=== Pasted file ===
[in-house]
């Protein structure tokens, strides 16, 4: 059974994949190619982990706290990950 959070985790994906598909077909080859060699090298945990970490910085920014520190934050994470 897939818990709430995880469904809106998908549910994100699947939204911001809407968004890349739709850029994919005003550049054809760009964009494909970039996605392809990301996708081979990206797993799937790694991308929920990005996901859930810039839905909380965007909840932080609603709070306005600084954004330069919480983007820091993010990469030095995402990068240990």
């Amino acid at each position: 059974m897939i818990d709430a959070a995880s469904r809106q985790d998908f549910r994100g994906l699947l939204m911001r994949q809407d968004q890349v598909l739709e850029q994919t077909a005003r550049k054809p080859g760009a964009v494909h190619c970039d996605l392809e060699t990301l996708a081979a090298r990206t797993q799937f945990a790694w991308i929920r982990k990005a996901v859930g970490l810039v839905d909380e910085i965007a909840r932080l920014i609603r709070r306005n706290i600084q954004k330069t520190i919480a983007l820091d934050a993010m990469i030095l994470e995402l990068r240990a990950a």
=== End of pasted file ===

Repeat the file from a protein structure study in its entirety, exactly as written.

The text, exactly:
[in-house]
């Protein structure tokens, strides 16, 4: 059974994949190619982990706290990950 959070985790994906598909077909080859060699090298945990970490910085920014520190934050994470 897939818990709430995880469904809106998908549910994100699947939204911001809407968004890349739709850029994919005003550049054809760009964009494909970039996605392809990301996708081979990206797993799937790694991308929920990005996901859930810039839905909380965007909840932080609603709070306005600084954004330069919480983007820091993010990469030095995402990068240990």
């Amino acid at each position: 059974m897939i818990d709430a959070a995880s469904r809106q985790d998908f549910r994100g994906l699947l939204m911001r994949q809407d968004q890349v598909l739709e850029q994919t077909a005003r550049k054809p080859g760009a964009v494909h190619c970039d996605l392809e060699t990301l996708a081979a090298r990206t797993q799937f945990a790694w991308i929920r982990k990005a996901v859930g970490l810039v839905d909380e910085i965007a909840r932080l920014i609603r709070r306005n706290i600084q954004k330069t520190i919480a983007l820091d934050a993010m990469i030095l994470e995402l990068r240990a990950a």